Leonard Maluf
                                  Blessed John XXIII National Seminary
                                  Weston, MA

                                • dgentil@sears.com
                                  I wouldn t waste my time. Then I really don t see why I should waste mine. But... The central premise is that if a category of text (A) and another category
                                  Message 16 of 20 , Sep 28, 2004
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                                    "I wouldn't waste my time."

                                    Then I really don't see why I should waste mine.

                                    But...

                                    The central premise is that if a category of text (A) and another category
                                    of text (B) share a similar frequency of vocabulary items, above and beyond
                                    any similarity we would expect, given that both categories are taken from
                                    the synoptics, and if another category (C) does not share a similar
                                    frequency of vocabulary items with (A) and (B), then (A) and (B) most
                                    likely have the same author, and (C) most likely has a different author.

                                    The study shows that the categories which include material in common
                                    between Matthew and Mark show a similarity to categories which contain
                                    material found only in Mark. But the categories containing material unique
                                    to Matthew, do not show a similar relation to the categories containing
                                    material common to Matthew and Mark.

                                    Hence...the material in common between Matthew and Mark was likely
                                    originally authored by the same person who produced the rest of Mark, and
                                    not be the same person that produced the rest of Matthew.

                                    Some objections to directly connecting vocabulary frequency, and authorship
                                    have been raised on this list, and the objections are summarized and
                                    discussed here.

                                    http://www.davegentile.com/synoptics/problems.html

                                    Dave Gentile
                                    M.S. Physics
                                    M.S. Finance
                                    Riverside, IL






                                    Maluflen@...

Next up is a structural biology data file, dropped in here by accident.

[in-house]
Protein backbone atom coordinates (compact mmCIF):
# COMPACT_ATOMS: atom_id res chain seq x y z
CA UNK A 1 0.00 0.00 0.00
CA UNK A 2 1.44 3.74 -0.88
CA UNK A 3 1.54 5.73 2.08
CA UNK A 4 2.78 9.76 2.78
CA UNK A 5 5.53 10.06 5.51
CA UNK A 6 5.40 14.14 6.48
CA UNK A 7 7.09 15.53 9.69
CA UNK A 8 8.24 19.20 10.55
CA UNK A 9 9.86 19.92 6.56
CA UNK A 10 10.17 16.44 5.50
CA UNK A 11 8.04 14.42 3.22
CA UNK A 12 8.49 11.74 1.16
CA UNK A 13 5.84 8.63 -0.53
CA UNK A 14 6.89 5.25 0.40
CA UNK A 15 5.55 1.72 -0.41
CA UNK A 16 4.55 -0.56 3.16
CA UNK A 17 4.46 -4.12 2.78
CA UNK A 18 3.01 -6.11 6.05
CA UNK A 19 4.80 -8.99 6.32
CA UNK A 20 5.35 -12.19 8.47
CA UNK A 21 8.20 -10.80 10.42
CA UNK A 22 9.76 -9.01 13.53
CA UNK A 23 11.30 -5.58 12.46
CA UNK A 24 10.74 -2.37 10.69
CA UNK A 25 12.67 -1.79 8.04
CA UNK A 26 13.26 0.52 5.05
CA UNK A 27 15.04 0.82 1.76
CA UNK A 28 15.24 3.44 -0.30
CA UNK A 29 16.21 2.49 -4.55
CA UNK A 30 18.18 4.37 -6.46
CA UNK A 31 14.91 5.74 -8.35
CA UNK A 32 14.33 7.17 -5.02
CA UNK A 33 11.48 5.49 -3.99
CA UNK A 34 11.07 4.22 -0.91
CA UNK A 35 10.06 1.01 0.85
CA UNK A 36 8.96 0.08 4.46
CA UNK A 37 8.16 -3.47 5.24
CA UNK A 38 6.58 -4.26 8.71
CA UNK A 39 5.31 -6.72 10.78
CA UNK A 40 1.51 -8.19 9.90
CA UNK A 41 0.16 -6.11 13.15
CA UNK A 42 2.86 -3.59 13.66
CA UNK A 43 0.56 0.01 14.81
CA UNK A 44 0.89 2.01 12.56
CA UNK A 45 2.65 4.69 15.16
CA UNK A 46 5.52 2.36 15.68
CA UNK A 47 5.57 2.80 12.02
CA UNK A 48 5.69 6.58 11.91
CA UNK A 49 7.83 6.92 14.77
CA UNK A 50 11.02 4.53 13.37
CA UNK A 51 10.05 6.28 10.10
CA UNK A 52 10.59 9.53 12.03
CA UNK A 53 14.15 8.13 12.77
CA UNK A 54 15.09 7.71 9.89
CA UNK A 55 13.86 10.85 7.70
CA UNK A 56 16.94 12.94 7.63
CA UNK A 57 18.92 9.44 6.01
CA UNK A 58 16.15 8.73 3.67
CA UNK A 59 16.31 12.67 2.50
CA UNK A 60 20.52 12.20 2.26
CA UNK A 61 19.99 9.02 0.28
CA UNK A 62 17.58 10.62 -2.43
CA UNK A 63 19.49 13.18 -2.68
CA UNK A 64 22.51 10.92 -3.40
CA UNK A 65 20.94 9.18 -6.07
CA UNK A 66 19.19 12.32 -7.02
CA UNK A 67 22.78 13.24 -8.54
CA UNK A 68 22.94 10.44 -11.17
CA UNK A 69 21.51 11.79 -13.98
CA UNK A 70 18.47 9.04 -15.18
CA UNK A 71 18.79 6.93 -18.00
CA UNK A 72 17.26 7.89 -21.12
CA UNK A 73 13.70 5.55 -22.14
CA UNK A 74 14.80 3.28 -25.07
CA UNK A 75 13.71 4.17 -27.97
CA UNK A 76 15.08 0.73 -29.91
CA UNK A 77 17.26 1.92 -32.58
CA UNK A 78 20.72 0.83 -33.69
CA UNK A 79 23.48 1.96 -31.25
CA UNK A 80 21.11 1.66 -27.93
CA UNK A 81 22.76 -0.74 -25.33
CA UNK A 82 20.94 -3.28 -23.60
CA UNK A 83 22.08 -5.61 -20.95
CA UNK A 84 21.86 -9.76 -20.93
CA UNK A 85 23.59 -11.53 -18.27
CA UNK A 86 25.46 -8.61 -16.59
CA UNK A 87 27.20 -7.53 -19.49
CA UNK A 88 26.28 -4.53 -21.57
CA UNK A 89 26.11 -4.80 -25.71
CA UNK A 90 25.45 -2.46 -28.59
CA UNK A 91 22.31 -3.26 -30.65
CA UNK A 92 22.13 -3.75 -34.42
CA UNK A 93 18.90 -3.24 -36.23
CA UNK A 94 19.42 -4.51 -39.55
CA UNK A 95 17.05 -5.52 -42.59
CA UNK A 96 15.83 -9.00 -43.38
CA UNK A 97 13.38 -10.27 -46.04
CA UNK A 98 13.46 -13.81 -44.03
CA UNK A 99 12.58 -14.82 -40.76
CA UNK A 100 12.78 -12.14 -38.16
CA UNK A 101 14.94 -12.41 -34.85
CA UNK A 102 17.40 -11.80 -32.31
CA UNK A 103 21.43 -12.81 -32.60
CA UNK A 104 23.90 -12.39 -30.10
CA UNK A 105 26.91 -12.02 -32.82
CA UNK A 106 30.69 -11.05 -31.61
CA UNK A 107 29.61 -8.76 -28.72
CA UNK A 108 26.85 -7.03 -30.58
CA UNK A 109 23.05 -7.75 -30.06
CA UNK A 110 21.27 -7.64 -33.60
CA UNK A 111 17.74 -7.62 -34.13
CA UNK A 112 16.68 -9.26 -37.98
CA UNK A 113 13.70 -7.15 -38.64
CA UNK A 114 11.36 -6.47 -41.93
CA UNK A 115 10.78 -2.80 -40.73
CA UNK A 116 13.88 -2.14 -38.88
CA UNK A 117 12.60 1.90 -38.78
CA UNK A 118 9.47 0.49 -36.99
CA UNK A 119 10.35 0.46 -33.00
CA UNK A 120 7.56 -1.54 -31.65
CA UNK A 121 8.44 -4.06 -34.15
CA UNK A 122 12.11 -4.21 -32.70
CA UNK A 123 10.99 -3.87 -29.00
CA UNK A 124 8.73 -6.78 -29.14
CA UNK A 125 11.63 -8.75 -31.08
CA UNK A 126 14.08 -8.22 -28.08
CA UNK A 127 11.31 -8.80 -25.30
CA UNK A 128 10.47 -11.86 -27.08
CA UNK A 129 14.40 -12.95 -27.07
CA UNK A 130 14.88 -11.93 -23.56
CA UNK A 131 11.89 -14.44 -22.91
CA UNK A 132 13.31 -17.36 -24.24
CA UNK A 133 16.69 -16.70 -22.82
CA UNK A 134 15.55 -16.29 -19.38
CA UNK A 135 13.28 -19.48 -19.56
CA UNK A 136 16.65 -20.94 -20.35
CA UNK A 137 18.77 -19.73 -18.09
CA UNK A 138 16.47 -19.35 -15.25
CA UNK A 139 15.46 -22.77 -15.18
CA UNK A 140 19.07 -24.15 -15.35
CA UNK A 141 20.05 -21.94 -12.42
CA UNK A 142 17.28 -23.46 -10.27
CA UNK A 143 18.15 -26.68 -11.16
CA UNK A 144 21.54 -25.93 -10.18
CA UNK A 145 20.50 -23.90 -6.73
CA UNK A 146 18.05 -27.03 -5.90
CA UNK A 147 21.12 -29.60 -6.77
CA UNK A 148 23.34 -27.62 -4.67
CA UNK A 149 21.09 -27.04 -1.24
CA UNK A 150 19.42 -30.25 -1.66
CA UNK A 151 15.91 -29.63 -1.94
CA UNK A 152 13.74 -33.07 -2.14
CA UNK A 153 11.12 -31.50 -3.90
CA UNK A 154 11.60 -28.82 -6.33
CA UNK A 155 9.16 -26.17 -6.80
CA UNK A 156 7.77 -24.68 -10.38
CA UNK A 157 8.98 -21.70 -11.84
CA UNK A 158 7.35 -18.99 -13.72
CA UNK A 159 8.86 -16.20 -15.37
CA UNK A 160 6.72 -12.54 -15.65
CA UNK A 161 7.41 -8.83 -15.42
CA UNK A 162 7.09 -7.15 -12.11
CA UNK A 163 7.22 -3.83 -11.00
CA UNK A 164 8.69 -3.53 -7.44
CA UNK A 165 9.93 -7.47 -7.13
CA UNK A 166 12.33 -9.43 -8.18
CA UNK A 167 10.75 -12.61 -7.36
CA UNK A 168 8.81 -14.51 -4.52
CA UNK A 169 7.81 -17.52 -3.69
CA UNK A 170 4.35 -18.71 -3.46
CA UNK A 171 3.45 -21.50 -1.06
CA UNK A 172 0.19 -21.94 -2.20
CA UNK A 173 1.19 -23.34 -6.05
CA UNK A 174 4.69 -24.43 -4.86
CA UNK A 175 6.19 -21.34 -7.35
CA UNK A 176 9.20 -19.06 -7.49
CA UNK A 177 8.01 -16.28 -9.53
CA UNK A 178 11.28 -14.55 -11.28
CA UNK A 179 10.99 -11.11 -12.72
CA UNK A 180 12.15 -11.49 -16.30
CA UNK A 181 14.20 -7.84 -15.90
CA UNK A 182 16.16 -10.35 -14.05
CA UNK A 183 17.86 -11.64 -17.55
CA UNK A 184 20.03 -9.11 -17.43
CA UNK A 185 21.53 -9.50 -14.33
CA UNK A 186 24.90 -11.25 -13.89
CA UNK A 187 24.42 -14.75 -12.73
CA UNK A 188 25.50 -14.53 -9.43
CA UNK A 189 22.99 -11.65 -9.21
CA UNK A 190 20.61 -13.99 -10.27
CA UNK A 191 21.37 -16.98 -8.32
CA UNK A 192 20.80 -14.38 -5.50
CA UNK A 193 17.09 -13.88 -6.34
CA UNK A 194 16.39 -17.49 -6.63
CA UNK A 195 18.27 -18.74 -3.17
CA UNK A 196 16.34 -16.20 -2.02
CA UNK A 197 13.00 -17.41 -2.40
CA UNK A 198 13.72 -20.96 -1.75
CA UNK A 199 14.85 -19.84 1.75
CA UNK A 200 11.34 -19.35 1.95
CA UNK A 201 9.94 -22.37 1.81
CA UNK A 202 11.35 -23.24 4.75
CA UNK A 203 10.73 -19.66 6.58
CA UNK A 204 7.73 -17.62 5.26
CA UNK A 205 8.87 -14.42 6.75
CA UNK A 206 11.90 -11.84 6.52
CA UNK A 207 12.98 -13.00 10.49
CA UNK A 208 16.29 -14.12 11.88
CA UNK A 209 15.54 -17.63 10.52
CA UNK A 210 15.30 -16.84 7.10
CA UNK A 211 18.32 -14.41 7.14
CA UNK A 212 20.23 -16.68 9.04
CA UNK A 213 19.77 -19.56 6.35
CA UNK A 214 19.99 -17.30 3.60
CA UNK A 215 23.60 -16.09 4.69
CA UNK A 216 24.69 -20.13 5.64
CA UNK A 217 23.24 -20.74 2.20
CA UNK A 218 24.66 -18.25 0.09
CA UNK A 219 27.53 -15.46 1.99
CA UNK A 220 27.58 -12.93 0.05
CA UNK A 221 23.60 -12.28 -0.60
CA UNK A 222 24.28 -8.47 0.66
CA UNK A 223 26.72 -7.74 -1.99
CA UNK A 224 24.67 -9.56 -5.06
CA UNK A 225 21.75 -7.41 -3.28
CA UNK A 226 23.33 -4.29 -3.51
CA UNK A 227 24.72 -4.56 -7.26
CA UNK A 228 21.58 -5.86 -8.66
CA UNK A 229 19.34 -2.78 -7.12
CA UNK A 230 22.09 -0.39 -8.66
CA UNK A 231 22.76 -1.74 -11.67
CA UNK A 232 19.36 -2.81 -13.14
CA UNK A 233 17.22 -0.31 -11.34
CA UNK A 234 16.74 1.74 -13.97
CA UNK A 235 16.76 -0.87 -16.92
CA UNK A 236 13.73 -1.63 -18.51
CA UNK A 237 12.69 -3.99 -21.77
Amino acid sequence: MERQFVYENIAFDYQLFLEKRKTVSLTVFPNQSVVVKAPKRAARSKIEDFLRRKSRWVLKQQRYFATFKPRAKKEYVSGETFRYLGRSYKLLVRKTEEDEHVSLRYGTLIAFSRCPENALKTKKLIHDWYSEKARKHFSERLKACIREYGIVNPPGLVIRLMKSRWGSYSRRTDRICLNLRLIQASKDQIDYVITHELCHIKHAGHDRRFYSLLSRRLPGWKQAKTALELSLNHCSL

Sent by: To: GentDave@..., synoptic-l@...
                                    owner-synoptic-l@ cc:
                                    bham.ac.uk Subject: Re: [Synoptic-L] documentary independence


                                    09/28/2004 11:55
                                    AM






                                    In a message dated 9/26/2004 6:44:54 PM Eastern Daylight Time,
                                    GentDave@... writes:

                                    I don't expect people to look through the archives. However, I do expect
                                    people who are interested in understanding the work to study all the
                                    webpages on my site completely (including following all the links) and ask
                                    specific questions about items there that they do not understand, or have
                                    issues with.


                                    I wouldn't waste my time. I have no reason to question any of your
                                    statistical data that do not require intelligence, and that can therefore
                                    be processed by a computer better than by a human being. I am interested in
                                    the following step: how you get from the data you have assembled to an
                                    argument in favor of Markan priority. It is there that I suspect (though I
                                    cannot yet say for sure, since you refuse to articulate your argument
                                    beyond the mere statement of its conclusion) that presuppositions would be
                                    operative to which I would take exception. Until you are able to articulate
                                    that argument, I don't believe its conclusion merits much credit or
                                    attention.

                                    Leonard Maluf
                                    Blessed John XXIII National Seminary
                                    Weston, MA




                                    Synoptic-L Homepage: http://www.bham.ac.uk/theology/synoptic-l